I reached deep into my head and screwed down my intention as far as it would go. I told myself I’d make it through the birth without any more medication or I would die. I would not accept that my first act as a mother was “lousy”.

The next ten hours sucked for everyone on that floor of the hospital. I was on the birthing ball, on my knees, in the tub, on the toilet, in the shower, on the bed, never in any clothes. I cried and moaned my way through rounds of contractions that didn’t get me any closer to the magic 10. My body wasn’t following a standard trajectory.

The pain was the worst in my back. My midwife came to the conclusion that the baby wasn’t in the best position. My uterus was spinning him around to get him into the right place. I had the dreaded BACK LABOR.

When I was preparing for natural childbirth, I often tried to imagine the pain. I thought that as long as it wasn’t like getting cut in half with a chainsaw I could probably handle it. For me, back labor was *exactly* like getting cut in half with a chainsaw. I knew I had brought it on myself, like the Ghostbusters getting the Stay-Puft marshmallow man as their destructor.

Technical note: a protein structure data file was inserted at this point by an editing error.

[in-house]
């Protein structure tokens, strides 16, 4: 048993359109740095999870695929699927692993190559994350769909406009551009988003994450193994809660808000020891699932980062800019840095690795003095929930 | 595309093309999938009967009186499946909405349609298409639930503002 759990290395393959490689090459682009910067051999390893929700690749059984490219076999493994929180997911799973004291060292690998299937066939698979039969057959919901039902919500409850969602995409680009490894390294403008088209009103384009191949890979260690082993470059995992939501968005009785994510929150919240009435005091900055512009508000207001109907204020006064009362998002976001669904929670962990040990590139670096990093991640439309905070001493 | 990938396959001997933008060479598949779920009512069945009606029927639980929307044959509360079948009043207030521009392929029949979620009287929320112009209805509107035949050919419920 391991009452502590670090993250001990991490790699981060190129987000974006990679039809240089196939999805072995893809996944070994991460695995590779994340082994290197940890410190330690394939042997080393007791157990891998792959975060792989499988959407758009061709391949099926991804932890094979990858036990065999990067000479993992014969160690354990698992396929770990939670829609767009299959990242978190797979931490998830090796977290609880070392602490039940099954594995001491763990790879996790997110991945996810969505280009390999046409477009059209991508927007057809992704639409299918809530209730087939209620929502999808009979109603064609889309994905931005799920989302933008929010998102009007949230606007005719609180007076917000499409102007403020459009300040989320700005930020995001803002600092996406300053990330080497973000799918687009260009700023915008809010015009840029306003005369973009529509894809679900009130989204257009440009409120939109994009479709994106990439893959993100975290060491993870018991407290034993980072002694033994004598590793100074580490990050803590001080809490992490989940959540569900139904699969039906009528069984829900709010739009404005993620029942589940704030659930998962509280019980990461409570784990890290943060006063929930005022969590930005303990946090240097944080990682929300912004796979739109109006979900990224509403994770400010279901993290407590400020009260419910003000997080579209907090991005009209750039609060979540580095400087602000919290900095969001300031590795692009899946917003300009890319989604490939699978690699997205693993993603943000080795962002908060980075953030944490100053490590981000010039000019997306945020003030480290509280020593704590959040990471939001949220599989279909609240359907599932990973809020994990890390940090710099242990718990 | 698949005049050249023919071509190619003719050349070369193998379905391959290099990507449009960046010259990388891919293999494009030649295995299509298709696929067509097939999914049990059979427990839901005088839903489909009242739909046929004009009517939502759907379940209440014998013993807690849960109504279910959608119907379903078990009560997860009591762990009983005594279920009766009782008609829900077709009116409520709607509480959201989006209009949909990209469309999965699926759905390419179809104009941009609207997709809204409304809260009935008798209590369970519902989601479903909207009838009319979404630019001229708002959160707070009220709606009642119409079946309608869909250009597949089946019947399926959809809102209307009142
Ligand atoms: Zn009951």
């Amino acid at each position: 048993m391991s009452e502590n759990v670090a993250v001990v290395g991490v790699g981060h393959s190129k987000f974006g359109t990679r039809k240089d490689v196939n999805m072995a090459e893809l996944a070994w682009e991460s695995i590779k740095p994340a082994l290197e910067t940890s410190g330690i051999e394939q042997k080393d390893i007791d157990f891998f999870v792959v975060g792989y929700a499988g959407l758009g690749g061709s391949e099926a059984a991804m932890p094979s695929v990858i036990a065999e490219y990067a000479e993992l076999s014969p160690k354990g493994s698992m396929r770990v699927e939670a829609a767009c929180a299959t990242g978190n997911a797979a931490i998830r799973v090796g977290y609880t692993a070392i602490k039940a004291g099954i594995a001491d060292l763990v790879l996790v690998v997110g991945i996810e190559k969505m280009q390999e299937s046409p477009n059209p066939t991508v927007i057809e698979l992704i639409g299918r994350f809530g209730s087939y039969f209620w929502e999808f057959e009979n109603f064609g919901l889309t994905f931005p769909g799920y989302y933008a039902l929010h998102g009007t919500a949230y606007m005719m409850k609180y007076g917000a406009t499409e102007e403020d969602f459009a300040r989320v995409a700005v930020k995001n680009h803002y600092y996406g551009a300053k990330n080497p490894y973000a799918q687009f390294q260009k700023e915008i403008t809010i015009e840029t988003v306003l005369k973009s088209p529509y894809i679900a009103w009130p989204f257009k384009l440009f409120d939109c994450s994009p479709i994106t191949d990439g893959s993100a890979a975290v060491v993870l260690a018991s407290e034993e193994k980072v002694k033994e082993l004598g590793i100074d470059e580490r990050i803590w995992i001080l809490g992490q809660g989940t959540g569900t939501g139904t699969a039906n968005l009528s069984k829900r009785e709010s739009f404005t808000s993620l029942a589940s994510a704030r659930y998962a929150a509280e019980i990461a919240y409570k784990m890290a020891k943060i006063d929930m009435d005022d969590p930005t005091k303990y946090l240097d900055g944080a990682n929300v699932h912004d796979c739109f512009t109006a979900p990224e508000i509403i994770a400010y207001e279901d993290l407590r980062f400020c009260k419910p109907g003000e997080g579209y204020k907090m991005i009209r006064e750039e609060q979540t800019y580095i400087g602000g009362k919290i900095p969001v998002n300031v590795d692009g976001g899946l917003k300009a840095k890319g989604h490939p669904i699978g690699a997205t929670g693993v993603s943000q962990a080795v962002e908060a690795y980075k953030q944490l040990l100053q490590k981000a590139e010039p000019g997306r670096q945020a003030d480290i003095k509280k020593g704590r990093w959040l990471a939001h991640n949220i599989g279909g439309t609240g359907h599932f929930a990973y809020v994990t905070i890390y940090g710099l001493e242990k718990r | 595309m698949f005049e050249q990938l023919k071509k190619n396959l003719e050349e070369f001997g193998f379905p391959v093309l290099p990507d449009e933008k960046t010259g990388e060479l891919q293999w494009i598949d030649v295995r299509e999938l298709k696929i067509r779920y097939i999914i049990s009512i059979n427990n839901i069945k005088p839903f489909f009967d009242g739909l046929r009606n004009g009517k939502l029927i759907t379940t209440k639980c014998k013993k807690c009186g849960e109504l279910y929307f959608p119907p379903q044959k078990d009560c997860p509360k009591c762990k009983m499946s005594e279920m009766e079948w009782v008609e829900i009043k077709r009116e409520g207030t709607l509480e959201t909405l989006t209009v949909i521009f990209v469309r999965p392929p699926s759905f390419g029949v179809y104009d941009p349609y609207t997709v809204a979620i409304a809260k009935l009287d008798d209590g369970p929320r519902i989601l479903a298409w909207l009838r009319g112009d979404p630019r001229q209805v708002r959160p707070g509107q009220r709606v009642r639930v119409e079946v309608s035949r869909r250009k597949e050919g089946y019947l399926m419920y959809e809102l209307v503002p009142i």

That night is a blur of faces and voices in my memory, but I do remember wondering if they’d let me leave it all for a few minutes. I thought someone had the authority to let me press pause, put on a coat, go home for a little, especially if I could promise, promise, promise to come back and pick up right where I left off in a day or two. In truth, there was no relief.

My sister got a break and went out to the nurses station in the center of the floor. My moaning echoed off the concrete floors. One of the nurses shivered and said, “I hate hearing that.” My sister found out it wasn’t because of the labor, but because people claim that floor is haunted and I sounded just like a ghost.